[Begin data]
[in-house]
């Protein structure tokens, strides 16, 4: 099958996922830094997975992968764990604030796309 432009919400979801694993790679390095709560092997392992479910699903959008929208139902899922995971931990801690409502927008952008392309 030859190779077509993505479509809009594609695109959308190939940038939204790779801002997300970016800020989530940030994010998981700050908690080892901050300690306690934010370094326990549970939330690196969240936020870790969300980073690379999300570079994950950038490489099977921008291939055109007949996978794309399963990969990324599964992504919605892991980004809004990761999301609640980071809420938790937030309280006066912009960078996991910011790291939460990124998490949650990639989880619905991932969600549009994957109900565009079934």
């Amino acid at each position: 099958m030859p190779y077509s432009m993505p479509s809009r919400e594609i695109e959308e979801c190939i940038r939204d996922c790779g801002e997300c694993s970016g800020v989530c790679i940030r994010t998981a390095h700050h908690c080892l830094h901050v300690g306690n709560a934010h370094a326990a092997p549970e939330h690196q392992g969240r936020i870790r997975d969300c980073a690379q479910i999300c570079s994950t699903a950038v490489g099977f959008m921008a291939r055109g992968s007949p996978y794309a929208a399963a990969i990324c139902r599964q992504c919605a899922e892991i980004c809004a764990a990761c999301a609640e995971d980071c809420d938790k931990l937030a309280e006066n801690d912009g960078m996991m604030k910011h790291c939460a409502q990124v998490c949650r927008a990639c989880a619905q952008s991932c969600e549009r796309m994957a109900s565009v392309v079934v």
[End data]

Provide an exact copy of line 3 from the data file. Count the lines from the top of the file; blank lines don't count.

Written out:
């Amino acid at each position: 099958m030859p190779y077509s432009m993505p479509s809009r919400e594609i695109e959308e979801c190939i940038r939204d996922c790779g801002e997300c694993s970016g800020v989530c790679i940030r994010t998981a390095h700050h908690c080892l830094h901050v300690g306690n709560a934010h370094a326990a092997p549970e939330h690196q392992g969240r936020i870790r997975d969300c980073a690379q479910i999300c570079s994950t699903a950038v490489g099977f959008m921008a291939r055109g992968s007949p996978y794309a929208a399963a990969i990324c139902r599964q992504c919605a899922e892991i980004c809004a764990a990761c999301a609640e995971d980071c809420d938790k931990l937030a309280e006066n801690d912009g960078m996991m604030k910011h790291c939460a409502q990124v998490c949650r927008a990639c989880a619905q952008s991932c969600e549009r796309m994957a109900s565009v392309v079934v």